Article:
Most of Rensink’s students were two years behind their grade level when he started teaching them. By the end of the year, they had nearly closed that achievement gap—a perfect example of what experts say is the impact an individual teacher can have on a group of kids. “The difference between a really good teacher and a really bad teacher is one year of learning per academic year,” says Stanford University’s Dr. Eric Hanushek, an expert on educational policy and the economics of education.

Rensink now teaches at the Freedom School in St. Louis, a nonprofit ministry of New City Fellowship Church and Restore St. Louis. The school serves 140 students—many of whom are immigrants and refugees—charges tuition based on what people can afford, and partners church members with families served by the school. So successful is the Freedom School that it has a waiting list of students, and residents of St. Louis are asking the church to replicate the school in other parts of the city.

Waiting lists of students are an issue faced by charter schools as well as privates. First established in the early ’90s, charter schools are designed to be autonomous public schools—forgoing a portion of their funding for greater flexibility—that students attend by choice rather than because of where they live.

Enthusiastically embraced by education reformers, charter schools were supposed to improve public schools by giving them competition for students. However, a national study in 2009 conducted by Stanford University found that students in most charter schools performed no better than those in traditional public schools.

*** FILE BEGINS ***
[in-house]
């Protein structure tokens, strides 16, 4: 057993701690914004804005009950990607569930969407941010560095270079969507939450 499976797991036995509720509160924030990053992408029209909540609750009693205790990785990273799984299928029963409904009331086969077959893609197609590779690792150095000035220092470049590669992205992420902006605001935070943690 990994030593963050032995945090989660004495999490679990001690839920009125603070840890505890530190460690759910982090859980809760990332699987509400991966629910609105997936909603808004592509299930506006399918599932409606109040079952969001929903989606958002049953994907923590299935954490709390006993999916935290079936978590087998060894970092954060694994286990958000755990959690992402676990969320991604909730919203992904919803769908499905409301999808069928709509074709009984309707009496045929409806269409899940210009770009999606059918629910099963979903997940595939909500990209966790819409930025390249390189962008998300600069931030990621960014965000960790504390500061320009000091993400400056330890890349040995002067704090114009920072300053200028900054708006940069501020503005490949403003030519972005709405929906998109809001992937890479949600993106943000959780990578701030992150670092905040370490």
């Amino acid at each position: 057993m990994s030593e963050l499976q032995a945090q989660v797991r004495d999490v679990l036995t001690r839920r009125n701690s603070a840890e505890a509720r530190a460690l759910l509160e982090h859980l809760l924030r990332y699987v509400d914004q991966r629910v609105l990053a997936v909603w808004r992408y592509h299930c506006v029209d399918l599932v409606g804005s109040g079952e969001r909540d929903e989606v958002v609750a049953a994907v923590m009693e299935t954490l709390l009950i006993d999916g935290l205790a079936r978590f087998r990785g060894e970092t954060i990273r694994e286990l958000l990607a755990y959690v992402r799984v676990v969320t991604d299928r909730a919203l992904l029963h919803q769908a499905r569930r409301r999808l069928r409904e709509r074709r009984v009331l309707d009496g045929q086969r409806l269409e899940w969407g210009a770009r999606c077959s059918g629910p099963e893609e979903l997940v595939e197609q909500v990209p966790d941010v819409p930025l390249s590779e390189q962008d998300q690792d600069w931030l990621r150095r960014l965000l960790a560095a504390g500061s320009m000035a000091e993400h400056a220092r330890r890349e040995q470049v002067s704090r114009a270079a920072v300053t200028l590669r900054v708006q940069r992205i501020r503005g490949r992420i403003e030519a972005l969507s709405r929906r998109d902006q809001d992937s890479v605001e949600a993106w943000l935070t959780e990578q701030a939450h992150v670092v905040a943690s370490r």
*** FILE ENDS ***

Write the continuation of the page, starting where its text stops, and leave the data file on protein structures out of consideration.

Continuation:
Voucher programs have proven similarly disappointing. A 2007 report of the federal National Assessment of Educational Programs found that, 20 years after the initiation of vouchers in Milwaukee, there was “no evidence of dramatic improvement for the neediest students or the public schools they left behind,” says Dr. Diane Ravitch, an educational policy analyst and research professor at New York University.

Ravitch now believes that, by drawing the best teachers and most motivated students out of our nation’s schools, charters threaten what was once America’s “democratic vision of public education.”

Outcomes Matter

What is evident is that there are no quick fixes for failing schools in America. The United States is a huge, complex nation, ethnically diverse and polarized politically. Efforts at reform are constrained by education policies, bureaucracy, laws and teachers’ unions.

It’s also a nation with a utopian view of what schools should be like, says Heitritter. “We don’t want failure. We’ve always said every kid deserves a good-quality education. A lot of countries don’t have that. They sort and select from the very beginning.”